We have journeyed to an island where the beauty of the visible – not small – is eclipsed by the enchantment of fragrance. I am safer than Odysseus ever was – and anyway my Penelope is here with me – but I might be tempted to believe unlikely and mysterious powers dwell in a place so sublimely, so unexpectedly scented.
The island is a peninsula, in truth. It floats cradled by the Columbia River, whose coursing currents reveal nothing below a surface the quenching depth of unpolished greenstone. On either side, the maple- and fir-clad massifs of the Western Gorge shoulder about, protective, their slopes a misty morning blue. This land between them all lies flat and drowsing, open to the dreaming of the sky.
The morning is an early one, cool and fresh the way I treasure Northwest summers in my memory, when winter rains birth halfway frozen mud, or blue skies pitilessly proffer the bread-oven heat of the past few days. At the eastern end of the sky, the mountains cup a struck match between them, kindling yellow sunshine we won’t see for hours yet in the west. High up, light slips through in silver shafts. Ospreys greet it with cries of joy – or possibly it is their fish breakfasts they are celebrating.
Eyes on the sky, we have trodden on a patch of flowers before we can stop. They are – they were – perhaps 5 inches tall: improbable towers built of powder-pink puffballs stacked one atop the others. They spring back up behind us, releasing the cool scent of peppermint. Soon we notice them everywhere, miniature and fantastically sculpted, like we’re walking in a Dr. Suess tale. Their fragrance, carried on the river-stirred breeze, cannot make up its mind to calm or enliven; instead it does both at once. It’s the nearest thing to a hot cup of coffee since I gave up that particular contradiction.
No human-habituated land in the Northwest escapes the Himalayan blackberry, and always the blackberry escapes us. This most pernicious of plants makes partial apology by way of prolific sweet fruits in July and August, and this island has the sweetest I’ve tasted all summer. I keep stopping to sample and exclaim, and soon I am talking to myself; Jeremiah has wandered on without me, patiently pausing the conversation.
Not all the berries are still sweet; entering the trees near the island’s tip, we’re suddenly in a wine cellar. The heady pleasure of fermenting fruit recalls friendship and lazy afternoons, and, for me, another life. The scent carries a smile between us. Lewis and Clark called this place Strawberry Island, but the jealous blackberry has colonized that too.
I cannot pick apart the fragrances of the wildflowers tangled all about. Sweet pea and Queen Anne’s lace and tansy and thistle grow in exuberant clouds along the wide mowed paths, their joined breaths an untranslatable song of joyful purpose. No fans of the fray, chicory flowers on calf-high stalks rise at decorous distances through the drying meadows: milky, marble blue on the silken brown of toasted bread. Were this morning’s sky pale instead, and clear, this field would find its mirror.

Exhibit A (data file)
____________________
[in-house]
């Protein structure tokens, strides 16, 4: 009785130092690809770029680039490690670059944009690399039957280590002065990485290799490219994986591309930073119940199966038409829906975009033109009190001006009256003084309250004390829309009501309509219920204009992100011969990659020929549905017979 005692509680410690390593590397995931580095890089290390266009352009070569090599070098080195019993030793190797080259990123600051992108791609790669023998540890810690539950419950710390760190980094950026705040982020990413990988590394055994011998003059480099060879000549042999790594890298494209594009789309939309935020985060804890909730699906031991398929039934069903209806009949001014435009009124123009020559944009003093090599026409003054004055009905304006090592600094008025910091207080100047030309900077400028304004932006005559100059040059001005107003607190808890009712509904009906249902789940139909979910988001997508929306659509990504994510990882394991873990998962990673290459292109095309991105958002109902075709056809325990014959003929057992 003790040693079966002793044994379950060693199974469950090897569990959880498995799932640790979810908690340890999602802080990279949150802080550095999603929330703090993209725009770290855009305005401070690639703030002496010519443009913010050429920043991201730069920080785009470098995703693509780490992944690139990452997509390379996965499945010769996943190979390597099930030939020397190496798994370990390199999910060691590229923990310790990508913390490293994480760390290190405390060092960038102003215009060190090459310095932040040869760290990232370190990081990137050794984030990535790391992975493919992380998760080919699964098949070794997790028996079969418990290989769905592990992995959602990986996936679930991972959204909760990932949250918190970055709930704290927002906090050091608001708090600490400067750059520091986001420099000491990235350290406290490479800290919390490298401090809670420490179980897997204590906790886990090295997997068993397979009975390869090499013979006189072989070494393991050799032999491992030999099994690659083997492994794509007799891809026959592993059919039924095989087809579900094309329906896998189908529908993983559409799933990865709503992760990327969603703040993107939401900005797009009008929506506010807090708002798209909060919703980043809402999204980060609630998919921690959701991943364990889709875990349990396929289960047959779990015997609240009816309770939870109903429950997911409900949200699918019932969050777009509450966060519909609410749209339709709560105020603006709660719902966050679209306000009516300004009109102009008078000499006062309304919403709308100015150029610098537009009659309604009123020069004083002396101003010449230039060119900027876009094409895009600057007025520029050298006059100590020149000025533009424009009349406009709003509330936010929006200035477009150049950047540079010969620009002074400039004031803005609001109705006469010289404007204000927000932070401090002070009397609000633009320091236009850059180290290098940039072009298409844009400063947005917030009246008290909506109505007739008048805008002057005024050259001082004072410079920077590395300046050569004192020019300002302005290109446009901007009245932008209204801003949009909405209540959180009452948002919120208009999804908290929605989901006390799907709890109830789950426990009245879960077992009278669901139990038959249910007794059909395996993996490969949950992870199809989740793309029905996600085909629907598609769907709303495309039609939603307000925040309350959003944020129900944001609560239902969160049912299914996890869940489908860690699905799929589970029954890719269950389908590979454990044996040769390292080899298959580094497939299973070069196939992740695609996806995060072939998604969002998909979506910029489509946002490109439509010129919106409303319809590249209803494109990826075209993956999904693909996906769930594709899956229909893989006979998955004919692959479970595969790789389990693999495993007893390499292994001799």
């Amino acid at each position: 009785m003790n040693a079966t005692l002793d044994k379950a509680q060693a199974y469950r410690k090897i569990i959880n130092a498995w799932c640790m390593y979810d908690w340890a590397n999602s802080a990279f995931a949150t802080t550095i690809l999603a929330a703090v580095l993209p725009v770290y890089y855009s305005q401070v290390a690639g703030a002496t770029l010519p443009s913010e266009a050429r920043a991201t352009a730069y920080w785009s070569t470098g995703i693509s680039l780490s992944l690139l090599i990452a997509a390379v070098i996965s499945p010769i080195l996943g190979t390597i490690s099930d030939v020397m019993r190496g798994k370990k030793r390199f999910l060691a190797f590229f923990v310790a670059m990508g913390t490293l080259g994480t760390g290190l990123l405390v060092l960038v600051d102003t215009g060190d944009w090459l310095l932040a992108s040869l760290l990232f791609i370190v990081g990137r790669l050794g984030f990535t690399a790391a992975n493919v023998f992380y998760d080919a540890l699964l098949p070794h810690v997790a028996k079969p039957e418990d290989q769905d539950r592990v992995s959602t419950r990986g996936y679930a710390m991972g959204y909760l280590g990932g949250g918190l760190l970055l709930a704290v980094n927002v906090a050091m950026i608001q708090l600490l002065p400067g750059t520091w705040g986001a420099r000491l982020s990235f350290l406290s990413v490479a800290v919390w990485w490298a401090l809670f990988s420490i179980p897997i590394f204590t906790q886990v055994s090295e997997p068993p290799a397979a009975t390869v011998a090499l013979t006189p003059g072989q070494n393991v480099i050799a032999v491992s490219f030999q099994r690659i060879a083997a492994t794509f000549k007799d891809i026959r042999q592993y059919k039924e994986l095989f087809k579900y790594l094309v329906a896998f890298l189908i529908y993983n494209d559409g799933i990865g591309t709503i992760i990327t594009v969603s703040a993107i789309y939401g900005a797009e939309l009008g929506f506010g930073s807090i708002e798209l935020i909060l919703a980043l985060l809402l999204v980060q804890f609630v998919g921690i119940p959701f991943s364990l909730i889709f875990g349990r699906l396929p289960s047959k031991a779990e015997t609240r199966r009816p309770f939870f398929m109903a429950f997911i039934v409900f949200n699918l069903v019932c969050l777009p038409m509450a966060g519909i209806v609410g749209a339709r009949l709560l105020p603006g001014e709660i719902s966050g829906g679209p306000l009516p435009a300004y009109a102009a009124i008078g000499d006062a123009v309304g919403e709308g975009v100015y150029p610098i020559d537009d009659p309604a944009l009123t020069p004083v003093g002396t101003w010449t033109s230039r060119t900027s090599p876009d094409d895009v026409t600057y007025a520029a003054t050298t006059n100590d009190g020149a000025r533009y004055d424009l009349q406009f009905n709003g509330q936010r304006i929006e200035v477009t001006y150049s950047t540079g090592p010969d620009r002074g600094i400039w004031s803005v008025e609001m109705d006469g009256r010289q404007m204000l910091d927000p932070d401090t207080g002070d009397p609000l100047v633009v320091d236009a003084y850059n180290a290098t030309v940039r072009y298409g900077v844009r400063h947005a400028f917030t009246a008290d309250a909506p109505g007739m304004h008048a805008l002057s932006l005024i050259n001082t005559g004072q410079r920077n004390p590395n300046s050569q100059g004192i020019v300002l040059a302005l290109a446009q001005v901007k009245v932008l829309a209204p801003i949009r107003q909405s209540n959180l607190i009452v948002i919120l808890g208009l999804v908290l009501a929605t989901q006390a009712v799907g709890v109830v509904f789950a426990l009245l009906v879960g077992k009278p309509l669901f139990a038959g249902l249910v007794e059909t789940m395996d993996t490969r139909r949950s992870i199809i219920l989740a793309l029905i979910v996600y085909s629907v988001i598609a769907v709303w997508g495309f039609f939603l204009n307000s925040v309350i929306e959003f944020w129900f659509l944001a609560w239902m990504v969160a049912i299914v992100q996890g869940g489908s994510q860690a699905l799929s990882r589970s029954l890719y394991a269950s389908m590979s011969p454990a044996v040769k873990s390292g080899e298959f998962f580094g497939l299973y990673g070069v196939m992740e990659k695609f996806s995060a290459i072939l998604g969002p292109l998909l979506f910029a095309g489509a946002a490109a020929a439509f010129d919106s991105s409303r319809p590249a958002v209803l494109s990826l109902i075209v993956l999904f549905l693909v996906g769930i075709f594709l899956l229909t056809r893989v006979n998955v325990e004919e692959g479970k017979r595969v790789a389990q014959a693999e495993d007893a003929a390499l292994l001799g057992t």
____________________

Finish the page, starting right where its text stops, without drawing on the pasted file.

In a landscape that interests me, I cannot stop thinking of words to remember it by. I seek among the limited structures of language for the way to convey a color or a scent. I put names to the animals and plants I know, and describe those I do not so that I may discover them. It is a form of respectful greeting, but its opposite may be one, too, and that I have trouble practicing. Wendell Berry: “To be quiet, even wordless, in a good place is a better gift than poetry.” Prose, too.
At the western tip of this scratch-and-sniff poem of an island, we pause beside the ruffling river. Wind rattles the cottonwoods, willows toss their heads under a high gray sky. I try to let this go and follow Berry. I loose my language and only hear, only see, only smell. Not interpret. Not speak.
I come back to myself understanding that I have forgotten, for a moment, where I am. This is how I know I have succeeded, however briefly. In the unnaming, a granted gift of merging.
This is a good place, well met.
My good place is called Hamilton Island, these days. About 40 minutes east of Portland/Vancouver on the Washington side, it contains the open meadows and river banks described, a pleasant forest, a historic site as interesting for what it leaves out as what it describes, a fine prospect on the massive and fascinating Bonneville Dam, and glorious Gorge views – if you don’t mind your views looking up. Several miles of mostly flat trails, paved and unpaved, wind around the entire place, including the small community of North Bonneville. There are no fees or permits required to park.